by   David Hancock

 For the name of one sighthound breed to sound almost the same as that of a sister breed doesn’t exactly help discussions about the two breeds. And they are now two distinct breeds: in the pedigree world we have smooth and feathered hounds registered as Salukis, with the smooth-coated Sloughi (from North Africa) listed as a separate breed. The Arabs there however referred to them as mogrebi (magreb) or western. The Tuareg Sloughi, sometimes known as the 'oska', is classified separately in some countries as the Azawakh Sloughi, from the valley of that name in Mali and Niger. This can lead to further confusion as the Azawakh and the Sloughi are separate breeds too. Some historians believe that the sighthounds in Eastern Arabia came from Asia originally, possibly with the invading Hyksos. Studies on the blood of the Azawakh and the Sloughi showed that both have an additional allele on the glucose-phosphate-isomerase gene locus not found in other sighthounds and dogs but present in the coyote, fox and jackal. The Sloughi is much more than a smooth Saluki look-a-like.

 The Moroccan Sahara may well be the last refuge of the true Sloughi, conserved by the nomadic tribesmen of those areas yet unaffected by the remorseless spread of the desert and commercial gazelle-hunting using motorized methods. In the settlements they have been crossed with herding or watchdog types to prevent the ravages of wild pig or jackals. Kennel Clubs separate the breed into two types: the desert type, slender, lightly-built, graceful and elegant, and the mountain type, bigger, stronger, more compact. This has led to a wide height range, from 22” to 28”, although since the breed itself exists in the more remote parts of three sizeable countries: Algeria, Tunisia and Morocco, this is hardly surprising. I have to admit that the first time I saw one, admittedly from a distance, I thought I was seeing a coarsely-bred Greyhound. Then on closer inspection, and after a long most instructive lecture from the handler, I realized that there was, in front of me, a remarkable canine survivor.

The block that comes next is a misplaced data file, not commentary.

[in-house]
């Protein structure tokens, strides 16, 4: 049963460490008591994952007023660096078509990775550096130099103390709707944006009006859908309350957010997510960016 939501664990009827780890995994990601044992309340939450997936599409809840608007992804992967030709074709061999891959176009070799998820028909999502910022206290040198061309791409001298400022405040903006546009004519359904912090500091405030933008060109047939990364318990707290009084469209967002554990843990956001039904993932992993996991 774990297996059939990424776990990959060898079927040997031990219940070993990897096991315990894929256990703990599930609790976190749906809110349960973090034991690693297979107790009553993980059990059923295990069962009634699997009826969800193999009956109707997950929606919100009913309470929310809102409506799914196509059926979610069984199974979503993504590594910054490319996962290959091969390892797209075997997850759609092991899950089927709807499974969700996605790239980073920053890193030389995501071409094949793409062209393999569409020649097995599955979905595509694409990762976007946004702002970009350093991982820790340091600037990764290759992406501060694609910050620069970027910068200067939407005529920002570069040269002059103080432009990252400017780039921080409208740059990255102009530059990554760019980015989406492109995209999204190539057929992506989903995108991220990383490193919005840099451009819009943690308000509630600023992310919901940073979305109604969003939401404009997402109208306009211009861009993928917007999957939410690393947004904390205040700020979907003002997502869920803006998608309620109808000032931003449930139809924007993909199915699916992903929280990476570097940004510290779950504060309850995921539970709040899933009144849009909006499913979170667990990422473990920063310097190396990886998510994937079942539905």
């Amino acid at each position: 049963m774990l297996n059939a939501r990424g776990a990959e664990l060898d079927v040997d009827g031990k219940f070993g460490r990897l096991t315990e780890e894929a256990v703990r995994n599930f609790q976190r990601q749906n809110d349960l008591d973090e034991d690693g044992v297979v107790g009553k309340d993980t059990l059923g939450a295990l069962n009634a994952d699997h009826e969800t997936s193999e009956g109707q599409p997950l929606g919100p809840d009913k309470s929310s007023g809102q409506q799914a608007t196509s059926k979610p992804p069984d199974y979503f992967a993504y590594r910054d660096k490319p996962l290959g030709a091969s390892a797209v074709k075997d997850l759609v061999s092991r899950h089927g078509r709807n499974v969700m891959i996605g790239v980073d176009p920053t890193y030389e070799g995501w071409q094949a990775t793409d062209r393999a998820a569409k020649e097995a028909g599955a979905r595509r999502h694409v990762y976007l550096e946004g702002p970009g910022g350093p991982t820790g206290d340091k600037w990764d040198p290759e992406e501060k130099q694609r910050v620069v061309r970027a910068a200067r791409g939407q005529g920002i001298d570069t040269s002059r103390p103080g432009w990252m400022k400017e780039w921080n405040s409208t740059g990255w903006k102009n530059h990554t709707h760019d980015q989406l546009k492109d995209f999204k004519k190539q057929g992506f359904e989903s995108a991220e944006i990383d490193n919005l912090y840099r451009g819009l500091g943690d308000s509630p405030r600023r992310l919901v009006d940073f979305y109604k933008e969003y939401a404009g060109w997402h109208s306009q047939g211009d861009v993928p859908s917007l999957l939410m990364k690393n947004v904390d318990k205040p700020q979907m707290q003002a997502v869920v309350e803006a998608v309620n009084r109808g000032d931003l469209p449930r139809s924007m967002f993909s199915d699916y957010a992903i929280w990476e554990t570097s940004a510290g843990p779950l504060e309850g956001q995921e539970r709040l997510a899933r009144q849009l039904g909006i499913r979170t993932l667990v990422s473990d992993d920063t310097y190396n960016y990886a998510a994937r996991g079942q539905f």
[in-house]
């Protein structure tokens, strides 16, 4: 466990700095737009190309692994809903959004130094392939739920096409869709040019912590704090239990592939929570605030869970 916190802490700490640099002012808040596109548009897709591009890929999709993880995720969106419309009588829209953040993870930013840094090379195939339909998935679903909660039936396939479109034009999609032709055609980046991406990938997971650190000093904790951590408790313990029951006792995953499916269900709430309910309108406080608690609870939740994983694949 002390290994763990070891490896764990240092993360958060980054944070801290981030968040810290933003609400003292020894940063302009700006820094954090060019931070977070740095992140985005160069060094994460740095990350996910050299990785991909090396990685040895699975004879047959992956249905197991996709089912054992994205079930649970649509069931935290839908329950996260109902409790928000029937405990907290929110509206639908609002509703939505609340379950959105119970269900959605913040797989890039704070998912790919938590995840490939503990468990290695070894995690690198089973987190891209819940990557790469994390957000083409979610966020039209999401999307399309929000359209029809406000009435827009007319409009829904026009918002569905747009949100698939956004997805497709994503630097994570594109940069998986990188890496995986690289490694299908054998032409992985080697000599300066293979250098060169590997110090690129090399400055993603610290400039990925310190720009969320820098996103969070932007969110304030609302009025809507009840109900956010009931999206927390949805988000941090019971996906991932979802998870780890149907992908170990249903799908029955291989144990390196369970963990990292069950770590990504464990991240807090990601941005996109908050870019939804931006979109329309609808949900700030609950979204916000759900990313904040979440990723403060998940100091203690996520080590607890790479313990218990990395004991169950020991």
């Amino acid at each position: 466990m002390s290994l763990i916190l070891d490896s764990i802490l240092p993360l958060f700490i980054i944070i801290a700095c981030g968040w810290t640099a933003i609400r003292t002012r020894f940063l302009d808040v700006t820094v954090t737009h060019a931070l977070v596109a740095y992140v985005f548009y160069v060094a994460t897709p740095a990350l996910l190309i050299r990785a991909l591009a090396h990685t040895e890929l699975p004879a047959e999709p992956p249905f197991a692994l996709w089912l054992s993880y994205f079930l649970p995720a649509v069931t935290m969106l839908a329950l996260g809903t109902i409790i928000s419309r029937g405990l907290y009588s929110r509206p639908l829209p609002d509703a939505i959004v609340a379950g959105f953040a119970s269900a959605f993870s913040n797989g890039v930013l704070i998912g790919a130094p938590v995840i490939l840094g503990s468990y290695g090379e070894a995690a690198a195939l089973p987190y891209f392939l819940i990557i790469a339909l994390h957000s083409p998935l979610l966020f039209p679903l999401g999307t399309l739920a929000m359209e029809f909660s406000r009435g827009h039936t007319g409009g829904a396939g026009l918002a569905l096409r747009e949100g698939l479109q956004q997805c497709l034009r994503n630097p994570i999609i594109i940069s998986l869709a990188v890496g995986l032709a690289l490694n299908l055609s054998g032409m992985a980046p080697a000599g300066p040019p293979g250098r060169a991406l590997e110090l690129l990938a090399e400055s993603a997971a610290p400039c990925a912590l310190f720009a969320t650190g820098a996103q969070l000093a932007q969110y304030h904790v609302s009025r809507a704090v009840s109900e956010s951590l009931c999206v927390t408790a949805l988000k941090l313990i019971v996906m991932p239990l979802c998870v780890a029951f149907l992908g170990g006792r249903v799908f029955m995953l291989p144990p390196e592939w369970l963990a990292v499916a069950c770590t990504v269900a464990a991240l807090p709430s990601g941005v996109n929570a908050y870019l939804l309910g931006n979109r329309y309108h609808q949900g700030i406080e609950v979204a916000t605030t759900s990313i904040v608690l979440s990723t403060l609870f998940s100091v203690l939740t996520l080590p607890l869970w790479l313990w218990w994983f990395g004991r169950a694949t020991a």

As with all hunting dogs bred by primitive people, only the very best were bred from and to become the very best they had to cope with a climate and terrain which could not have been more testing. Now they will have to face ‘urban improvement’, veterinary ‘care’ and its annual inoculations, modern convenience dog food and being bred wholly on appearance, each one an apparent kindness, every one a potential threat. Thankfully, the breed has attracted some sensible level-headed fanciers, keen to perpetuate what is a distinctive and admirable breed of sporting dog. I soon realized the essential differences between this breed and its sister sighthound breeds, the Saluki and more importantly the Azawakh, so similar at a glance, so dissimilar in key details. All three breeds have to run fast – for quite a long time, against their most sought-after quarry – the gazelle family.

 A distinctive feature of the African sighthounds is the prominent haunch bones. Many Arab hunters will automatically place three or four fingers on the four vertebrae between the hook (hip) and pin-bones to assess the hound’s potential for speed in the chase. Sloughis always look shorter bodied than their Saluki cousins and lack the extremely prominent pin-bones of the Azawakh. The Sloughi has an almost level topline and moderate angulation in the hindquarters, with flatter less-bunched muscles than say the Greyhound. Magreb Sloughis tend to move with their heads low, with some show ring judges, more familiar with the flashier breeds, questioning the reason for this. For me it’s a more workmanlike gait. The desert-bred Sloughis can feature more than one type of foot, with a wider cat-foot, unusually for a sighthound breed, now being favoured, with well-arched toes and thick pads. The hocks are set low, and, unlike the Azawakh, the tail is carried low on the move. Their gait looks effortless, harmonious and economical.